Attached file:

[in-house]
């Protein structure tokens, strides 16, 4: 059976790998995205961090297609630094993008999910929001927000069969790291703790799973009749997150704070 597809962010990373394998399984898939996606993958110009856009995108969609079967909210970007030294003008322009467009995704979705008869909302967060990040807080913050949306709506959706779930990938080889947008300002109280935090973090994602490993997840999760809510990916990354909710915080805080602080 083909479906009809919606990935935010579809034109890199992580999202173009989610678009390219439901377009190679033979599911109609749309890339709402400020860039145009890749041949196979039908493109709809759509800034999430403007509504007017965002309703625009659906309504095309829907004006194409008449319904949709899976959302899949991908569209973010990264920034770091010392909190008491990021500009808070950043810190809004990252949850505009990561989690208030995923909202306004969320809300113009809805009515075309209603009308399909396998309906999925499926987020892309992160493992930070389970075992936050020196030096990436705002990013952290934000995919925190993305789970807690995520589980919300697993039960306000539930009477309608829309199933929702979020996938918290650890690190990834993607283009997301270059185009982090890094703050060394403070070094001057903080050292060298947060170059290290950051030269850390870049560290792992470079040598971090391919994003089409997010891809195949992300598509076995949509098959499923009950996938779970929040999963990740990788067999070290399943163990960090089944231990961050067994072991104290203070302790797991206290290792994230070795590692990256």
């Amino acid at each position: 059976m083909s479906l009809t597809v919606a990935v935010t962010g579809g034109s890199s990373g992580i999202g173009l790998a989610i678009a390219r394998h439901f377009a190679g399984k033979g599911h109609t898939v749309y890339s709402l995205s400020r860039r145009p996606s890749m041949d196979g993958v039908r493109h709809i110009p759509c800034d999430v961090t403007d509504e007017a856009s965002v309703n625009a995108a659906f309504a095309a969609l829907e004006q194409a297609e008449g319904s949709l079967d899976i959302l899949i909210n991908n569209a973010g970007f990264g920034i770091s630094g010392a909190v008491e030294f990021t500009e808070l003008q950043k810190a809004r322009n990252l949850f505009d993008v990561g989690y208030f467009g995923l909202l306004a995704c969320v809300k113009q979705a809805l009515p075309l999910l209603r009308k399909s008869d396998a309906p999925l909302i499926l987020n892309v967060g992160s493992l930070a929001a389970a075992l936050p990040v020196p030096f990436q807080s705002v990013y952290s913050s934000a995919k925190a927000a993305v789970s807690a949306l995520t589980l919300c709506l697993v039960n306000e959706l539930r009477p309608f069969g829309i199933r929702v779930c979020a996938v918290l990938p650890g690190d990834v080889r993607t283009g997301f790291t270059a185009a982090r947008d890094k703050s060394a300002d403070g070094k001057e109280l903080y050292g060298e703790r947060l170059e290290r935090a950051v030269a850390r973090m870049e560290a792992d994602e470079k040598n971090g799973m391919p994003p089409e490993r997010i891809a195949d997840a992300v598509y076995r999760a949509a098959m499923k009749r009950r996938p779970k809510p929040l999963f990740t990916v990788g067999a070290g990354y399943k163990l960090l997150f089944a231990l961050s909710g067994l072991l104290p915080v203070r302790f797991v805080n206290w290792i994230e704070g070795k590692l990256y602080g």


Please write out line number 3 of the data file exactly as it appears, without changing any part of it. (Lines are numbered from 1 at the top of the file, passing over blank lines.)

């Amino acid at each position: 059976m083909s479906l009809t597809v919606a990935v935010t962010g579809g034109s890199s990373g992580i999202g173009l790998a989610i678009a390219r394998h439901f377009a190679g399984k033979g599911h109609t898939v749309y890339s709402l995205s400020r860039r145009p996606s890749m041949d196979g993958v039908r493109h709809i110009p759509c800034d999430v961090t403007d509504e007017a856009s965002v309703n625009a995108a659906f309504a095309a969609l829907e004006q194409a297609e008449g319904s949709l079967d899976i959302l899949i909210n991908n569209a973010g970007f990264g920034i770091s630094g010392a909190v008491e030294f990021t500009e808070l003008q950043k810190a809004r322009n990252l949850f505009d993008v990561g989690y208030f467009g995923l909202l306004a995704c969320v809300k113009q979705a809805l009515p075309l999910l209603r009308k399909s008869d396998a309906p999925l909302i499926l987020n892309v967060g992160s493992l930070a929001a389970a075992l936050p990040v020196p030096f990436q807080s705002v990013y952290s913050s934000a995919k925190a927000a993305v789970s807690a949306l995520t589980l919300c709506l697993v039960n306000e959706l539930r009477p309608f069969g829309i199933r929702v779930c979020a996938v918290l990938p650890g690190d990834v080889r993607t283009g997301f790291t270059a185009a982090r947008d890094k703050s060394a300002d403070g070094k001057e109280l903080y050292g060298e703790r947060l170059e290290r935090a950051v030269a850390r973090m870049e560290a792992d994602e470079k040598n971090g799973m391919p994003p089409e490993r997010i891809a195949d997840a992300v598509y076995r999760a949509a098959m499923k009749r009950r996938p779970k809510p929040l999963f990740t990916v990788g067999a070290g990354y399943k163990l960090l997150f089944a231990l961050s909710g067994l072991l104290p915080v203070r302790f797991v805080n206290w290792i994230e704070g070795k590692l990256y602080g």